Many teens and preteens seem to be hooked on social media. Terrible, right? But what’s even worse is that most of them aren’t even able to tell the difference between real news and fake news. Even though, they are constantly consuming media, approximately 82% of middle-schoolers aren’t able to sort out fact and fiction when it comes to the “news” articles they read. This means that only 18% can tell the difference between real and fake news. It looks like many kids will believe absolutely anything.
This Stanford University study polled 7,804 students from middle school through college, demonstrating to us a sample of how teens read and evaluated their news. The conclusion was that “many students judged the credibility of newsy tweets based on how much detail they contained or whether a large photo was attached, rather than on the source.” What are they teaching these kids, nowadays? If there are a bunch of words accompanied by a nice picture, you should just trust what you’re looking at as fact without any other form of verification? Of course not. But at least 82% of middle-schoolers think so.
Let’s look at the 2016 US presidential election for a moment. You’re probably asking yourself, “How did we get here?” During the election’s final months, fake news outlets trumped real news outlets on FaceBook. And now, Google and Facebook are fighting back against this fake news insurgency by trying to weed out and eliminate these false news agencies from their websites. But some of these sites are tricky, as they can use loopholes like deceptive advertising to get around being blocked out. The fight for and against fake news is on.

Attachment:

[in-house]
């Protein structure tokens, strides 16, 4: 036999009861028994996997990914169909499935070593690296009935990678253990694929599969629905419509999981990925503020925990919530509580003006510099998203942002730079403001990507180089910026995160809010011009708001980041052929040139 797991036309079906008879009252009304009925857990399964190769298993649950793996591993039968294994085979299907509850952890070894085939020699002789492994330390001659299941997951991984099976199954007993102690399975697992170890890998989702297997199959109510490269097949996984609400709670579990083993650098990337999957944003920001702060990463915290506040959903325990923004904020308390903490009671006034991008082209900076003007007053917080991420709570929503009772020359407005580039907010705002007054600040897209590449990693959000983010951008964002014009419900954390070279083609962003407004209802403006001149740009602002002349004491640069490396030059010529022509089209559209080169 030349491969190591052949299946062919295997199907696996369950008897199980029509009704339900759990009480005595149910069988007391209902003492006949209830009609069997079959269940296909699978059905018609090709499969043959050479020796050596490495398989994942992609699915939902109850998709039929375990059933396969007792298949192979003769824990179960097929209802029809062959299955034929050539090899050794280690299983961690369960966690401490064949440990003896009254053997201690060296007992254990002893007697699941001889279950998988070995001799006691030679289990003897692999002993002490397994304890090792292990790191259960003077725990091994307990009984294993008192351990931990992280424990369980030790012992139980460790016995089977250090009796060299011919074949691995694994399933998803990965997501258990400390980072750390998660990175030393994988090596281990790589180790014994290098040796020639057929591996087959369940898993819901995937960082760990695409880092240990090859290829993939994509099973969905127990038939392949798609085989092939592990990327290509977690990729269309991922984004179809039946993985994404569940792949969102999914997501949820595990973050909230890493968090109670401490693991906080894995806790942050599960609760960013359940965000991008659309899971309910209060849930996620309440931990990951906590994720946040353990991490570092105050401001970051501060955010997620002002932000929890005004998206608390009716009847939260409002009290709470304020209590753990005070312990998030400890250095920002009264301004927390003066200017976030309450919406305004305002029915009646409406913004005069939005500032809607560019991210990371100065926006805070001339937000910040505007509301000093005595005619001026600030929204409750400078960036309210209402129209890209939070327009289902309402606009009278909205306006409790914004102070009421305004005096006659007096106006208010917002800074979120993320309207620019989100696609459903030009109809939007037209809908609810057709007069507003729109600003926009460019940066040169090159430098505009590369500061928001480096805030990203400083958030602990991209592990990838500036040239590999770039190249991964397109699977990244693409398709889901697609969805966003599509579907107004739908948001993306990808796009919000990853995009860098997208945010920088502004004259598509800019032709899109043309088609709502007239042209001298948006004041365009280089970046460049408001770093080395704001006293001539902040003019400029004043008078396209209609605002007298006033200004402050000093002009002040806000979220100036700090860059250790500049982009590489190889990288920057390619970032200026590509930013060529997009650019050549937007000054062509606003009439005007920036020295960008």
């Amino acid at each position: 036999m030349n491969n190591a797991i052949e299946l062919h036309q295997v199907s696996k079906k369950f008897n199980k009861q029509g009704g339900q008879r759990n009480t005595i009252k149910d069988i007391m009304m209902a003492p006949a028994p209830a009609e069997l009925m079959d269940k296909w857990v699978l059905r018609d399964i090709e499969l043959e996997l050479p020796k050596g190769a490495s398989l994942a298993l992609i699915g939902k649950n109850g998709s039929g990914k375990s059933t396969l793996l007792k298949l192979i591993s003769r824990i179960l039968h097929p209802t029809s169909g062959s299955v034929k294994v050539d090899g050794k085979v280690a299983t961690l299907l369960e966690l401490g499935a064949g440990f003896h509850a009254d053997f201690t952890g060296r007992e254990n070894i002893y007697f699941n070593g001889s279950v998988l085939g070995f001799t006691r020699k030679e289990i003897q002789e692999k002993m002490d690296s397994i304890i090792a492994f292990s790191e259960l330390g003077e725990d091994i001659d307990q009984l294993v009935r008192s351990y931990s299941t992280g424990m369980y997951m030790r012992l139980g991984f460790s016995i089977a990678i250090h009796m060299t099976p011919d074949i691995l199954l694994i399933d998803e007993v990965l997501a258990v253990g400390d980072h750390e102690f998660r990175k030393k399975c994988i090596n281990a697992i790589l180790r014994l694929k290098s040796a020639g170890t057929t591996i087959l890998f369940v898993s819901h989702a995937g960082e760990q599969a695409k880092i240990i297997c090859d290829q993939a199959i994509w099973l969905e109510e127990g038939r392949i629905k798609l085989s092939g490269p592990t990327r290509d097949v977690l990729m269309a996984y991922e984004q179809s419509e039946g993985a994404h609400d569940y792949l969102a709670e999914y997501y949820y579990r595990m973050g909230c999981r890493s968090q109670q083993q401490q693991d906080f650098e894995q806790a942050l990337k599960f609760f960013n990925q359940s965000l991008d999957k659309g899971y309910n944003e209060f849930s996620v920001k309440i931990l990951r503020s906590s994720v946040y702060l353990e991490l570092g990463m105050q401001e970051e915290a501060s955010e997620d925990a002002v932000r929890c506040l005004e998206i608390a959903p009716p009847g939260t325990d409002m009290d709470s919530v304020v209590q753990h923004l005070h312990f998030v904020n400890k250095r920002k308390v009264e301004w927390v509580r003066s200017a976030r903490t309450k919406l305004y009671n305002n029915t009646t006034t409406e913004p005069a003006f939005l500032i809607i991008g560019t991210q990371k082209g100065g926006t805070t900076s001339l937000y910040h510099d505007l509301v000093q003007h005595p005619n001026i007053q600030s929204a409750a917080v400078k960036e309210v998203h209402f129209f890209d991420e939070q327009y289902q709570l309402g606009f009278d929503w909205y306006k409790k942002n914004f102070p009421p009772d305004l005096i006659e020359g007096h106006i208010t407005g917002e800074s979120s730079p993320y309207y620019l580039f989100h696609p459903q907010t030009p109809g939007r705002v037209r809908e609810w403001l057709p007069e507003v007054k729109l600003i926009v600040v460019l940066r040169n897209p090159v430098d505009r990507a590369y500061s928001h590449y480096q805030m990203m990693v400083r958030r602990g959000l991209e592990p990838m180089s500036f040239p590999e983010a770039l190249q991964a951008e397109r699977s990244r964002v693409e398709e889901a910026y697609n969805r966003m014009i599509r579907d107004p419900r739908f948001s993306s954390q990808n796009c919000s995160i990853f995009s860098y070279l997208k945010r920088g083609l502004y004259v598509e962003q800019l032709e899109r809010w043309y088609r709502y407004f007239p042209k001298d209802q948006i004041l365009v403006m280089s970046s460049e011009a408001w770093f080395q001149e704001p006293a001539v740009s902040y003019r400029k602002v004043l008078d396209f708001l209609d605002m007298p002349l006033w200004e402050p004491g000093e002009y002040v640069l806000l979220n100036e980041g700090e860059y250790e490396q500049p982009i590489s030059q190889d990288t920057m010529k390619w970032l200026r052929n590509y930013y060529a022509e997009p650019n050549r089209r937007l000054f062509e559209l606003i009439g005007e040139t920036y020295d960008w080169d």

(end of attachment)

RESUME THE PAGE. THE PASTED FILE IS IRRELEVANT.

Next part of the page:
The majority of middle school kids aren’t able to tell what’s real and what’s fake when it comes to the news. And meanwhile, fake news dominated much of this election cycle. So, no wonder people are starting to fight back against fake news, since it’s not only confusing a bunch of people, but it is also perverting and distorting what we understand as the truth. Though, I’m sure this is all getting some serious LOLs over at the fake news and troll camps. But the fight is on. The web browser Chrome is now offering two new extensions to help filter our that fake news. And middle-schoolers spend an average of seven and a half hours online every day when they’re out of school. So, this is for our children, dammit! LOL